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Gustavus Adolphus
Definitionby Joshua J. Mark

Gustavus Adolphus

Gustavus Adolphus (l. 1594-1632; r. 1611-1632) was the King of Sweden who elevated his country to a major power in the 17th century. He also is traditionally recognized as the "Father of Modern Warfare" for his military innovations and his...
Flight to Varennes
Definitionby Harrison W. Mark

Flight to Varennes

The Flight to Varennes was a pivotal moment of the French Revolution (1789-1799), in which King Louis XVI of France (r.1774-92), his wife Queen Marie Antoinette (1755-93), and their children attempted to escape from Paris on the night of...
Ancient Afghanistan
Definitionby Ralf Rotheimer

Ancient Afghanistan

The ancient history of Afghanistan, a landlocked country in Central Asia, is full of fascinating cultures, from early nomadic tribes to the realms of Achaemenid Persia, the Seleucids, the Mauryans, the Parthians, and Sasanians, as well as...
Cardinal Thomas Cajetan
Definitionby Joshua J. Mark

Cardinal Thomas Cajetan

Cardinal Thomas Cajetan (l.c. 1468-1534) was a Catholic theologian and philosopher best known for his disputations with Martin Luther (l. 1483-1546) beginning in 1518. Cajetan, a philosophical Humanist, was thought to have had the best chance...
Johann Eck
Definitionby Joshua J. Mark

Johann Eck

Johann Eck (l. 1486-1543) was a Catholic theologian and writer best known for his disputations with Martin Luther (l. 1483-1546) beginning in 1517 and continuing until his death in 1543. Eck maintained the position that, if anyone could determine...
Civil Constitution of the Clergy
Definitionby Harrison W. Mark

Civil Constitution of the Clergy

The Civil Constitution of the Clergy was a law passed in July 1790 during the French Revolution (1789-1799), which caused the immediate subordination of the Catholic Church in France to the French government. An attempt to modernize the Church...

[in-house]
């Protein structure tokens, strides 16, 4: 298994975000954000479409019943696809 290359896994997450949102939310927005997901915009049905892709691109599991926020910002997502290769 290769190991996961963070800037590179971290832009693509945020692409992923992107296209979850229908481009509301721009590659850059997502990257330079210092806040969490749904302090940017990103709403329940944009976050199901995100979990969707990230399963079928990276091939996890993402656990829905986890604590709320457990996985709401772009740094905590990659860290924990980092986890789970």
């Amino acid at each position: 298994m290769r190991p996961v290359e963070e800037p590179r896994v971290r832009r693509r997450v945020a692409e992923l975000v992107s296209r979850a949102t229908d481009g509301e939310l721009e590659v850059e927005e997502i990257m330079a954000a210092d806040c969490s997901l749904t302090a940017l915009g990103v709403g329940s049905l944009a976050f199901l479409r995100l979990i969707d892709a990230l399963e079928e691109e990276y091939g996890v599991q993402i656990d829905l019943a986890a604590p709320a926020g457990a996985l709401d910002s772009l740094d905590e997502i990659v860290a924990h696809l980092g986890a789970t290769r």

Johann Tetzel
Definitionby Joshua J. Mark

Johann Tetzel

Johann Tetzel (l.c. 1465-1519) was a Dominican Friar who became famous as one of the most effective indulgence salesmen and who inadvertently inspired the Protestant Reformation when Martin Luther (l. 1483-1546) wrote his 95 Theses protesting...
Arachne
Definitionby Liana Miate

Arachne

Arachne, from the Greek arákhnē (meaning spider), is a figure in Greek mythology whose talent for weaving was renowned and who famously challenged the goddess Minerva to a weaving competition. As told in Ovid’s (43 BCE-17 CE) Metamorphoses...
Johannes Gutenberg
Definitionby Joshua J. Mark

Johannes Gutenberg

Johannes Gutenberg (l.c. 1398-1468) was the inventor of the printing press (c. 1450) who seems to have developed the device from wine and oil presses of the time. Gutenberg’s printing press not only revolutionized book making but literally...
Assignat
Definitionby Harrison W. Mark

Assignat

The assignat was a paper bill issued by France between 1789 and 1796, during the French Revolution (1789-1799). First issued in the form of bonds, the assignat was meant to stimulate France's economy as a quick means to pay off national debt...
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